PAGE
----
Ball Brothers Treating 80% of Its Pallets
Missouri pallet manufacturer sterilizes production with Converta Kiln system
By Diane Calabrese
Date Posted: 10/1/2003
KOSHKONONG, Missouri — Ask Marvin Ball, co-owner of Ball Brothers Forest Products Inc., what his company does and expect a simple, comprehensive answer: "Anything a tree will let us do with it," he said.
Ball Bros. Forest Products operates sawmills, flooring mill and a pallet plant. And it still does some of its own logging. "We started out logging," said Marvin, who explained the company has three sawmills at one location.
Marvin’s brother, Fred Ball Jr., who is usually known as Bill, is his partner in Ball Bros. Forest Products. Marvin and Bill started the business 30 years ago. They each put up $500, and they got help from their father, who mortgaged an 80-acre farm to help his sons get their business started.
Over the years, Marvin and Bill have ventured in many directions. For example, in addition to the company they co-own, they are partners with other principals in Ozark Mountain Hardwoods, which manufactures hardwood flooring and furniture blanks. It was through Ozark Mountain Hardwoods that Marvin got to know the people at Converta Kiln Inc., which is headquartered in Bartlett, Tenn. "They built some dry kilns for us at Ozark Mountain Hardwoods," he said.
Ball Brothers Forest Products heat treats pallets, but it was involved in heat treating before it invested in a pallet sterilization system from Converta Kiln. "I’ve been sterilizing pallets since October 2001 with steam heat," said Marvin. In order to supply heat-treated pallets to customers that required them, Marvin built a heat treatment system. He bought an old boiler and configured it with an existing dry kiln.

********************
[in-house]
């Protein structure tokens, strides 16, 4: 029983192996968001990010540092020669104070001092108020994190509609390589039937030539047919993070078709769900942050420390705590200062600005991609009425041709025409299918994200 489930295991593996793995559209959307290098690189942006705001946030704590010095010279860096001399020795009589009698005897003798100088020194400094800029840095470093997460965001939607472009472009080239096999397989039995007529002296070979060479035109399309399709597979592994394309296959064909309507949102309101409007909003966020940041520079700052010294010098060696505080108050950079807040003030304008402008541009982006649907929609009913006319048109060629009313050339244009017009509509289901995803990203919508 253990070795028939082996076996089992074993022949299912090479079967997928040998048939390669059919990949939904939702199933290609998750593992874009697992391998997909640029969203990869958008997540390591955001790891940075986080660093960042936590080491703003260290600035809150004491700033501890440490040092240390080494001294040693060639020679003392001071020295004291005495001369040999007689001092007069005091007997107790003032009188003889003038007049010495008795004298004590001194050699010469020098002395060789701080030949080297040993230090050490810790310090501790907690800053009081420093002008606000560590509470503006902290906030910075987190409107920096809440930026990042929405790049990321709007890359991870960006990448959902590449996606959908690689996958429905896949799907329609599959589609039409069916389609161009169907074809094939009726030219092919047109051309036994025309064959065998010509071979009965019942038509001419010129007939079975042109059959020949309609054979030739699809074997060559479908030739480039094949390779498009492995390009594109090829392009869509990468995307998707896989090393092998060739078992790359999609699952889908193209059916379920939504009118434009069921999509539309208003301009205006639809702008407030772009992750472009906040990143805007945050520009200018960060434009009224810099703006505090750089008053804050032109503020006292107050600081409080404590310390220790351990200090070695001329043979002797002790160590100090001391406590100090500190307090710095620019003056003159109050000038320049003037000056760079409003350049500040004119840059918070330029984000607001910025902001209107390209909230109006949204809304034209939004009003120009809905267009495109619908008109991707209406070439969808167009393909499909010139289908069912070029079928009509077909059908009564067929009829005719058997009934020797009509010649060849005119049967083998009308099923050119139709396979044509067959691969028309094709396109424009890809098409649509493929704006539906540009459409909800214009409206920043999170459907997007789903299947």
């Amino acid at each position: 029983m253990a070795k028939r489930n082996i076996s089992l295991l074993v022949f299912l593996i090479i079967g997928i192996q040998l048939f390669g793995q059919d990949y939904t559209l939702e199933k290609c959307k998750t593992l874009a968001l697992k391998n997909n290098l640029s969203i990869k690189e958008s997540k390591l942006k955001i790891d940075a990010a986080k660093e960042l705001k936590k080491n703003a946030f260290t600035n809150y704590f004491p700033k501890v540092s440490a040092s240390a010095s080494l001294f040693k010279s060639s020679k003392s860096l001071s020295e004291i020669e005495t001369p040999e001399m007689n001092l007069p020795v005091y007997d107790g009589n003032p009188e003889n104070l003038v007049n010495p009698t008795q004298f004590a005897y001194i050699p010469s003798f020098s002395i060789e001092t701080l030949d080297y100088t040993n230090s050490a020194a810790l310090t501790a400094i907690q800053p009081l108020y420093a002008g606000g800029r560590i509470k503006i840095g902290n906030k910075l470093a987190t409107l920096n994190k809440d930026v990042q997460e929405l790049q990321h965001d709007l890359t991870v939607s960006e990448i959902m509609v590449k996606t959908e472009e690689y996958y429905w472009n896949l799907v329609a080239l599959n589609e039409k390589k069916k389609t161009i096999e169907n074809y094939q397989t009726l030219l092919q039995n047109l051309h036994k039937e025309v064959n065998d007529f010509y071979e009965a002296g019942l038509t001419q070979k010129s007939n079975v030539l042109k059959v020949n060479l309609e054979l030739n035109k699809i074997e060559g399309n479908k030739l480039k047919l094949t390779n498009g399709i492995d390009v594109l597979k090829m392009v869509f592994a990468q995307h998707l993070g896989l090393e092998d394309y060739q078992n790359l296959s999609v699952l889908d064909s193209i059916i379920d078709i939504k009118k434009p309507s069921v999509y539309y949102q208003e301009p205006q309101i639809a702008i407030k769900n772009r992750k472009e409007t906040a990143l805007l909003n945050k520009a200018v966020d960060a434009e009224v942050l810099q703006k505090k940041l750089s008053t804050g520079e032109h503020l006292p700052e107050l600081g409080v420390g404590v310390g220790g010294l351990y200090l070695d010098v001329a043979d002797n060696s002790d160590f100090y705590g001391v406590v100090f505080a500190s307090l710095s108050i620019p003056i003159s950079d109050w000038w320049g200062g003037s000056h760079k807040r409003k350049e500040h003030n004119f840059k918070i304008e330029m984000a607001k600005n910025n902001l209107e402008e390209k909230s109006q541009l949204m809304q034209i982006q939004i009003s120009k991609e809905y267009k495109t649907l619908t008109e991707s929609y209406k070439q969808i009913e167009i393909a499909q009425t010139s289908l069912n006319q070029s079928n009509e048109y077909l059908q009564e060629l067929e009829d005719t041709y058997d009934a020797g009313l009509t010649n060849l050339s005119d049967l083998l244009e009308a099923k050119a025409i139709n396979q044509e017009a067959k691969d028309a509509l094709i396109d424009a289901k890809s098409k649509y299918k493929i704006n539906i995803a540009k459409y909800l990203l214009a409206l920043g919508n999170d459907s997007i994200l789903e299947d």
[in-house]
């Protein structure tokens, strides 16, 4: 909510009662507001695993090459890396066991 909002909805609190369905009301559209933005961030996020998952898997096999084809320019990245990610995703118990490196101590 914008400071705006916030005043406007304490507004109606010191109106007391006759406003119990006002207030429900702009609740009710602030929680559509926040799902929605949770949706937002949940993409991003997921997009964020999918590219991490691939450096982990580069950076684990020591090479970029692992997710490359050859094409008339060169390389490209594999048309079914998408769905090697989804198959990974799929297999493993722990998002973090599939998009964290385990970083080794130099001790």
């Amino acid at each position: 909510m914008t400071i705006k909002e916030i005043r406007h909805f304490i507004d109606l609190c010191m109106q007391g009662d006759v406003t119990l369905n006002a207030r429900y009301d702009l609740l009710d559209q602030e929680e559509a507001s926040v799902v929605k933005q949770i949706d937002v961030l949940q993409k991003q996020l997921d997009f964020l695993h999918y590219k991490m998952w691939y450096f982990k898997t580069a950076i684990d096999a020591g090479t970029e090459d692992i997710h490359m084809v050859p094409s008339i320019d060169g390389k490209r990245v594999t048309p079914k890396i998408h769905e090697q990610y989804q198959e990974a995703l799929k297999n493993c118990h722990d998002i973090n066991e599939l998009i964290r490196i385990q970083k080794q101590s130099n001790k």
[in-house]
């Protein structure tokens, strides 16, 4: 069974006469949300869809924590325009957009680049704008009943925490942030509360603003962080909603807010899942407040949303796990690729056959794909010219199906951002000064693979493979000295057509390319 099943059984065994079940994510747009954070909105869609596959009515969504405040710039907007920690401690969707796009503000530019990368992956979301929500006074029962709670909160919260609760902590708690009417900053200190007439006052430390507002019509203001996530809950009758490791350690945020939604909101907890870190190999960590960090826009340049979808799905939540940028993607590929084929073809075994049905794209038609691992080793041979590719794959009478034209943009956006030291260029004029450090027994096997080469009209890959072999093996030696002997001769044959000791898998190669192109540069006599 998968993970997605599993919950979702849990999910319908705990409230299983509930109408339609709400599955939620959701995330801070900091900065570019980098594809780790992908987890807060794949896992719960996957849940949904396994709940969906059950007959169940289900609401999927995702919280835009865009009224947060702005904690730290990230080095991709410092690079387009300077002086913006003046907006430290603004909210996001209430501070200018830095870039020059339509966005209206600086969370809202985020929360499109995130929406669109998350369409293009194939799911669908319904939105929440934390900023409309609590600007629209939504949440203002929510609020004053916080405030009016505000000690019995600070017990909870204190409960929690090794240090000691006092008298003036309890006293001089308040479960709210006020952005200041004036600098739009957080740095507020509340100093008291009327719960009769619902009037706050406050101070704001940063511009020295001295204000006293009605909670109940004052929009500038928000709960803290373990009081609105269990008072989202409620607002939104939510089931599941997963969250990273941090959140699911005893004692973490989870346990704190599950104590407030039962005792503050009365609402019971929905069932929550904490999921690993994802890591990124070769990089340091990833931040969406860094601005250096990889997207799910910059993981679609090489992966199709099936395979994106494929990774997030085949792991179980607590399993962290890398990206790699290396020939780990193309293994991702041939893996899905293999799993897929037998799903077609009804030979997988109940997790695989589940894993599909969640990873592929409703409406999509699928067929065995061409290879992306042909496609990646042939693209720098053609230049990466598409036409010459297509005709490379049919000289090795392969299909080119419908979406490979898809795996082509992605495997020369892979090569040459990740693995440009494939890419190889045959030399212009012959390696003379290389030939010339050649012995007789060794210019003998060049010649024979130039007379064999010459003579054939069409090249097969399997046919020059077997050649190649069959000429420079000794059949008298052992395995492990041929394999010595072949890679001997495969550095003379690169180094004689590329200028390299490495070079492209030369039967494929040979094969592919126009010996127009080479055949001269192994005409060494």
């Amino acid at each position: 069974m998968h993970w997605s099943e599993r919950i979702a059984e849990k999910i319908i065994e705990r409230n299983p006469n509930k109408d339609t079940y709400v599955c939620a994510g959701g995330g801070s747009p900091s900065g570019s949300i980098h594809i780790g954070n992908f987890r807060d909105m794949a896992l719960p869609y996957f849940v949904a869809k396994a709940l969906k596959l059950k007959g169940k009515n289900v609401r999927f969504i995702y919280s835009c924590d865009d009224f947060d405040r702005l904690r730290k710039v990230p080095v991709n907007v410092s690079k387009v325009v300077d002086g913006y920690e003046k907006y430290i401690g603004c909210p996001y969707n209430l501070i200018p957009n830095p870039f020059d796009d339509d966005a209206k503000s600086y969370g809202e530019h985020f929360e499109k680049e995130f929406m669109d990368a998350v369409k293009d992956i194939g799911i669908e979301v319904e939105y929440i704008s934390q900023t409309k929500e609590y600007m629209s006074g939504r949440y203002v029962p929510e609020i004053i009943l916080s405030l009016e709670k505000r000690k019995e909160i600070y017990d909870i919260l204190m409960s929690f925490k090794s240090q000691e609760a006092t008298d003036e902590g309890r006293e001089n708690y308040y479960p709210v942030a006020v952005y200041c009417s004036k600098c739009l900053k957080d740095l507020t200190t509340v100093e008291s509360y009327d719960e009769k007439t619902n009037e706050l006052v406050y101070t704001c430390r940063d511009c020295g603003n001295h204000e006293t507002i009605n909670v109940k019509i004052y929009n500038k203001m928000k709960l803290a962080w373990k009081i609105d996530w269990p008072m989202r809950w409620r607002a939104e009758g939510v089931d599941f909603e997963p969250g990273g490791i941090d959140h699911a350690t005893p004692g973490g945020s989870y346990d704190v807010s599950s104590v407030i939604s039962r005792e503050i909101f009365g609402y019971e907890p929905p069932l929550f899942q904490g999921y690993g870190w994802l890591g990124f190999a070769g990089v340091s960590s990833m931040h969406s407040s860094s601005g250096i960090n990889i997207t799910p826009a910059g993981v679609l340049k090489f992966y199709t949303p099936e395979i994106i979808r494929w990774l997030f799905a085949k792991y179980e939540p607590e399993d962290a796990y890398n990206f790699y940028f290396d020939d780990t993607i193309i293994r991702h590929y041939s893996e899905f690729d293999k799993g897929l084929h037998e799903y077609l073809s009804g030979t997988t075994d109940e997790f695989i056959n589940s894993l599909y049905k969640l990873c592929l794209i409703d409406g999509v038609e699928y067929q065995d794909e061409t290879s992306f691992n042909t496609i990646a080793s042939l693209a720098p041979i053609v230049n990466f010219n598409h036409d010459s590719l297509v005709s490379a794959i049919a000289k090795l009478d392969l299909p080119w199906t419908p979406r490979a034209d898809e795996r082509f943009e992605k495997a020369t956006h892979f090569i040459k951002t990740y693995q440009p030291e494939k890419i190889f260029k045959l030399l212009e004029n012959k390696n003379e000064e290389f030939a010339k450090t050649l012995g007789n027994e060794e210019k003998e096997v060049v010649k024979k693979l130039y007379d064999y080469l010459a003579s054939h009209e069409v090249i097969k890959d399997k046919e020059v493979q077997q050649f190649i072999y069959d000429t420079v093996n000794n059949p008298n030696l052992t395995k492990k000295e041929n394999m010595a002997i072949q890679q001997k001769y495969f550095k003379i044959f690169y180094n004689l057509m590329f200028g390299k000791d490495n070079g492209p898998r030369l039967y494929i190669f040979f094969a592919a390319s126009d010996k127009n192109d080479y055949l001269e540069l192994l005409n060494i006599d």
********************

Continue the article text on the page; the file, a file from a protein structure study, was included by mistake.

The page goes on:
In early May of this year, Marvin bought a pallet sterilizer from Converta Kiln. He fires it with propane gas. Converta Kiln had its pallet sterilizer under development for about a year. Marvin bought one of the first units on the market.
The majority of the pallets made by Ball Bros. is heat-treated by the Converta Kiln pallet sterilizer. "I’ve been sterilizing about 25,000 pallets per month," said Marvin. "Eighty percent of our pallets are sterilized.
Besides knowing the people at Converta Kiln and liking the dry kilns the company had supplied, Marvin saw a good match for what Ball Bros needed in the many features of the Converta Kiln pallet sterilizer.
The aluminum and stainless steel construction of the chamber is one important feature of the Converta Kiln pallet sterilizer. "Aluminum will not rot from acid in the wood," Marvin noted.
The size of the pallet sterilizer from Converta Kiln was also important. The unit can heat-treat 630 pallets in two hours. That is a truckload quantity, which is important to maintaining the pace of production at Ball Bros. Pallets are loaded into the Converta Kiln pallet sterilizer with a forklift.
After treating, each pallet is stamped with the heat-treatment certification number that Ball Bros. is authorized to use. Ball Bros. Forest Products is certified to heat-treat by the National Hardwood Lumber Association. Although Marvin elected to heat his Converta Kiln pallet sterilizer with propane, fuel oil or natural gas may also be used. The furnace is designed to run with a fossil fuel of some sort.